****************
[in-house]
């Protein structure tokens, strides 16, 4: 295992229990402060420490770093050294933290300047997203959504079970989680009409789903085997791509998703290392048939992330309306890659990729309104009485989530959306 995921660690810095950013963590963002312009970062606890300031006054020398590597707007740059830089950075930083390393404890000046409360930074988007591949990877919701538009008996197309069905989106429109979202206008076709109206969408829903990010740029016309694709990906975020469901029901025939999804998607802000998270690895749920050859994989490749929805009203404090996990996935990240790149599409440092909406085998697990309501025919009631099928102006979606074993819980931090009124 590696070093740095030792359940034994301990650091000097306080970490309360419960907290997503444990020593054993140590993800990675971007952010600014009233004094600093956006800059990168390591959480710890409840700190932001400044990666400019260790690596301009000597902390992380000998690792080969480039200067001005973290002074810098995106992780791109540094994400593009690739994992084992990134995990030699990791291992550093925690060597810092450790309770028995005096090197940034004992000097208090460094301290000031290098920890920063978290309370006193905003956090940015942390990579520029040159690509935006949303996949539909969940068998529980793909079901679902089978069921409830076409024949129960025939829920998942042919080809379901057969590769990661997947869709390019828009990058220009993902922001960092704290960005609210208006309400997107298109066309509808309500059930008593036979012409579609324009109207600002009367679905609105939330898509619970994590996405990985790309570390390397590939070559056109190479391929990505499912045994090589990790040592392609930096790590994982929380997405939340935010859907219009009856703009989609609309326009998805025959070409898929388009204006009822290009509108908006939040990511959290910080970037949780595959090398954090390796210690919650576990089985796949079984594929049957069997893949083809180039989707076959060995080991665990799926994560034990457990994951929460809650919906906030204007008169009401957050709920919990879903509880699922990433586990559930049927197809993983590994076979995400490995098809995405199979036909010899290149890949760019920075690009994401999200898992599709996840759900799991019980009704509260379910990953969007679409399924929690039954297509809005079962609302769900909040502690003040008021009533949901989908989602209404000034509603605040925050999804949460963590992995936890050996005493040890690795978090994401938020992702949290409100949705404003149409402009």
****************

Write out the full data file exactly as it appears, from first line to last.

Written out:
[in-house]
């Protein structure tokens, strides 16, 4: 295992229990402060420490770093050294933290300047997203959504079970989680009409789903085997791509998703290392048939992330309306890659990729309104009485989530959306 995921660690810095950013963590963002312009970062606890300031006054020398590597707007740059830089950075930083390393404890000046409360930074988007591949990877919701538009008996197309069905989106429109979202206008076709109206969408829903990010740029016309694709990906975020469901029901025939999804998607802000998270690895749920050859994989490749929805009203404090996990996935990240790149599409440092909406085998697990309501025919009631099928102006979606074993819980931090009124 590696070093740095030792359940034994301990650091000097306080970490309360419960907290997503444990020593054993140590993800990675971007952010600014009233004094600093956006800059990168390591959480710890409840700190932001400044990666400019260790690596301009000597902390992380000998690792080969480039200067001005973290002074810098995106992780791109540094994400593009690739994992084992990134995990030699990791291992550093925690060597810092450790309770028995005096090197940034004992000097208090460094301290000031290098920890920063978290309370006193905003956090940015942390990579520029040159690509935006949303996949539909969940068998529980793909079901679902089978069921409830076409024949129960025939829920998942042919080809379901057969590769990661997947869709390019828009990058220009993902922001960092704290960005609210208006309400997107298109066309509808309500059930008593036979012409579609324009109207600002009367679905609105939330898509619970994590996405990985790309570390390397590939070559056109190479391929990505499912045994090589990790040592392609930096790590994982929380997405939340935010859907219009009856703009989609609309326009998805025959070409898929388009204006009822290009509108908006939040990511959290910080970037949780595959090398954090390796210690919650576990089985796949079984594929049957069997893949083809180039989707076959060995080991665990799926994560034990457990994951929460809650919906906030204007008169009401957050709920919990879903509880699922990433586990559930049927197809993983590994076979995400490995098809995405199979036909010899290149890949760019920075690009994401999200898992599709996840759900799991019980009704509260379910990953969007679409399924929690039954297509809005079962609302769900909040502690003040008021009533949901989908989602209404000034509603605040925050999804949460963590992995936890050996005493040890690795978090994401938020992702949290409100949705404003149409402009």